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Suppose that there are two groups $G$ and $H$, and there is a group homomorphism function $f: G \rightarrow H$. If there is a group homomorphism function $z: H \rightarrow G$ that is not an inverse of $f$, can $G$ and $H$ be said to be in bijection?

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Can you think of any examples using specific groups? That might help... –  Andrew Aug 18 '12 at 2:43
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There is always a group homomorphism (no need to add the word function) $z: H \rightarrow G$ sending everything to the identity of $G$, and it is never the inverse of $f$ (except in one case that you should be able to guess). This should make you cautious of the kind of statement you ask about. –  Marc van Leeuwen Aug 18 '12 at 4:15
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Being in bijection has nothing to do with the group structure. Using trivial homomorphisms and some finite and infinite groups, it easy to see what are the possibilities. I list some explicit examples.

Consider $G = \mathbb{Z}$ and $H = \mathbb{Z} / 2\mathbb{Z}$. There is a group homomorphism $\Phi : G \rightarrow H$ and $\Psi : H \rightarrow G$ defined as the trivial homomorphism sending everything to the identity. Clearly $G$ and $H$ are not in bijection.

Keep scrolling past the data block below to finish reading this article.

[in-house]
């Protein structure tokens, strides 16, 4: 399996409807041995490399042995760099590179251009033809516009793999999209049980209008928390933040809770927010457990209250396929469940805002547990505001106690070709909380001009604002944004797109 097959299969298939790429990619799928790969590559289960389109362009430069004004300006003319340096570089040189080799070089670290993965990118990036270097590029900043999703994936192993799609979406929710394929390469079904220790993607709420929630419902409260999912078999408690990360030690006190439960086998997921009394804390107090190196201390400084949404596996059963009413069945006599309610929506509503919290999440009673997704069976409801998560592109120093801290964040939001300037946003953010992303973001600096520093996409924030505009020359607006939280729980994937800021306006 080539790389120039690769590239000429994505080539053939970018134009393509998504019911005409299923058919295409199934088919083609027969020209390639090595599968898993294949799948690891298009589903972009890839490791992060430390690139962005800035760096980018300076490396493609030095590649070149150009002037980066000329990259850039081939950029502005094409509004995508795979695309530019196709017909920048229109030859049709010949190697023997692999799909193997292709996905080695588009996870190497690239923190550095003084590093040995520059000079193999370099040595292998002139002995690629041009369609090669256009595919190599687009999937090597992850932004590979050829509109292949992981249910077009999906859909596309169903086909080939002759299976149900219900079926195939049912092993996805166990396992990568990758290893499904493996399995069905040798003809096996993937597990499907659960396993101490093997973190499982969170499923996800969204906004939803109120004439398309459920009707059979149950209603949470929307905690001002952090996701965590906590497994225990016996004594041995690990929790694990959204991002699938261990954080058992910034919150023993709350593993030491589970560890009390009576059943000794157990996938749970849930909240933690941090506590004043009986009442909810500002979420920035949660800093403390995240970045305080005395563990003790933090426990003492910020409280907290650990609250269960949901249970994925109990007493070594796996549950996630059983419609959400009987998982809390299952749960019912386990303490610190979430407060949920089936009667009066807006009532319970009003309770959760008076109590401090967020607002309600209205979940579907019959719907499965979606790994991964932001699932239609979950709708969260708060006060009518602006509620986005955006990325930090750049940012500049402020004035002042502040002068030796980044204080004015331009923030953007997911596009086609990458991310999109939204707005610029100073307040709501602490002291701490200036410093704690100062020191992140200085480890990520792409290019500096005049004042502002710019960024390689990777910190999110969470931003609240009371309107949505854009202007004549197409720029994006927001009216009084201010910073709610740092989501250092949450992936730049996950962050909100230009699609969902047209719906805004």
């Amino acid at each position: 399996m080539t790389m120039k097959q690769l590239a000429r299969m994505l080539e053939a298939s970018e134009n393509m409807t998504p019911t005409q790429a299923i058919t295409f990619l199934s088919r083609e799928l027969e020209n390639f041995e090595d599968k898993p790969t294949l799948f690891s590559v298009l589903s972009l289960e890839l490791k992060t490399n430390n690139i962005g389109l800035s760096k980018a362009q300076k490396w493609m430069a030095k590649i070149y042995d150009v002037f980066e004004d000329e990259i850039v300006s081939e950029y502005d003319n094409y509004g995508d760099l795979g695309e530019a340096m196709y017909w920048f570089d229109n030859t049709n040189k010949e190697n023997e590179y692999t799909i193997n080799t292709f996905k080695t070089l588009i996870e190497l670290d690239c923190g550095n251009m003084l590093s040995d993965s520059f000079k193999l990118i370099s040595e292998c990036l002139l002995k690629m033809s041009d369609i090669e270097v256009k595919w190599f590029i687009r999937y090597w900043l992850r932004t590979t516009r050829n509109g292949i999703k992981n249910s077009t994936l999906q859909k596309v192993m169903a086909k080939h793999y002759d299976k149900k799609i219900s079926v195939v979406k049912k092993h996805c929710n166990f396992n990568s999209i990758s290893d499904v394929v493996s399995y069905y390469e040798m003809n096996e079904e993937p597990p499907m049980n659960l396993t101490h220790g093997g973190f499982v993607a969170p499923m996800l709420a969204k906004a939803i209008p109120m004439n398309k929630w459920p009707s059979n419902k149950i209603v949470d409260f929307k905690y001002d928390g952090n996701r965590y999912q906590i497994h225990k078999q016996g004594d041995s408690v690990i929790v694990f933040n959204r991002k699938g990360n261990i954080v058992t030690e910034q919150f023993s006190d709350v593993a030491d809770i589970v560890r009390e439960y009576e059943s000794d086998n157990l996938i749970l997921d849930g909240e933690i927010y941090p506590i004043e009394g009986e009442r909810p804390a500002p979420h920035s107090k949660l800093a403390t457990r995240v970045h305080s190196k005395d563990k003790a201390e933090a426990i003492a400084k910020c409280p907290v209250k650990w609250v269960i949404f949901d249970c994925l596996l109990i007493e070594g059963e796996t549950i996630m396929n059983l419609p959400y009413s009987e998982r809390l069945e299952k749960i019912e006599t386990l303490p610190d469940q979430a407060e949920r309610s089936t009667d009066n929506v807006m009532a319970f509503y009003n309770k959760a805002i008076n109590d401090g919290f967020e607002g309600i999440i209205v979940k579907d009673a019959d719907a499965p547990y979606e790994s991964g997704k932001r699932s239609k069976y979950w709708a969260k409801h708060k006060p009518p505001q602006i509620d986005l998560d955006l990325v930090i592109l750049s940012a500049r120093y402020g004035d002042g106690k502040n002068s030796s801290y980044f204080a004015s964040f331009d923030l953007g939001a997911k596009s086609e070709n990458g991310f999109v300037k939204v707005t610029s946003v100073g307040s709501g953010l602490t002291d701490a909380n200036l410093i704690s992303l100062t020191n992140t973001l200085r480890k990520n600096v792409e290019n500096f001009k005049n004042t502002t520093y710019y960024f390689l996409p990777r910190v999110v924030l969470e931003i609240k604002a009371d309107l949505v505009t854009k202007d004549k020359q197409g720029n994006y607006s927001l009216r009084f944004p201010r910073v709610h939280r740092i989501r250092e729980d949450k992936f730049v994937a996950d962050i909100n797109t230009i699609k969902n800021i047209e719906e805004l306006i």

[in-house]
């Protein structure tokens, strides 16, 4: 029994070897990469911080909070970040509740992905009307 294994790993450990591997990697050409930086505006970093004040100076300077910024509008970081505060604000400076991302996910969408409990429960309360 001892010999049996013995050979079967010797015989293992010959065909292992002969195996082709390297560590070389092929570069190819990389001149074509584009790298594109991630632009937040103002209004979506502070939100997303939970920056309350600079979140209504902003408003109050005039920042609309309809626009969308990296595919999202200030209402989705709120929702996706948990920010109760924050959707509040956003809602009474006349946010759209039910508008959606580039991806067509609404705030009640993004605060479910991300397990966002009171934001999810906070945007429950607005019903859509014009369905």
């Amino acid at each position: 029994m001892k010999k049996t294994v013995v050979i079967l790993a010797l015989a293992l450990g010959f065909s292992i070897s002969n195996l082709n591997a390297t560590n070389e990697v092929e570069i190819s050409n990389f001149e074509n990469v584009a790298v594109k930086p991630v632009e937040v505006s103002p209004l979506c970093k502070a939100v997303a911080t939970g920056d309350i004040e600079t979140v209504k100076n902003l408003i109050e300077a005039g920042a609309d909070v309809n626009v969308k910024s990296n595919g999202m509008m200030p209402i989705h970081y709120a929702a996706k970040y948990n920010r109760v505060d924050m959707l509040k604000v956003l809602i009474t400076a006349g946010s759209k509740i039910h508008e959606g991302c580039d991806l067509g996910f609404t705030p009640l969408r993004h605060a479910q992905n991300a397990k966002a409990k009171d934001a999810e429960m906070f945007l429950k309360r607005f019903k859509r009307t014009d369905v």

Similarly $G = \mathbb{Z} / 4 \mathbb{Z}$ and $H = \mathbb{Z} / 2 \mathbb{Z} \times \mathbb{Z} / 2\mathbb{Z}$. Again letting $\Phi$ and $\Psi$ be trivial group homomorphism. In this case, they two are in bijection since they are finite group of order $4$.

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Let $G$ be $Z_6$, and let $H$ be $Z_2$.

Consider the homomorphism $f:G\to H$ which takes 0,2, and 4 in $Z_6$ to 0 in $Z_2$, and 1,3, and 5 in $Z_6$ to 1 in $Z_2$.

Let $z:H\to G$ be the homomorphism which takes every element in $Z_2$ to 0 in $Z_6$.

$z$ is not an inverse of $f$.

Can $G$ and $H$ be said to be in bijection?

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Let $G$ and $K$ be finite groups. Let $f:G \rightarrow G\times K$ be the canonical injection. Let $g:G\times K \rightarrow G$ be the projection. If $K \neq 1$, $G$ and $G\times K$ are not isomorphic.

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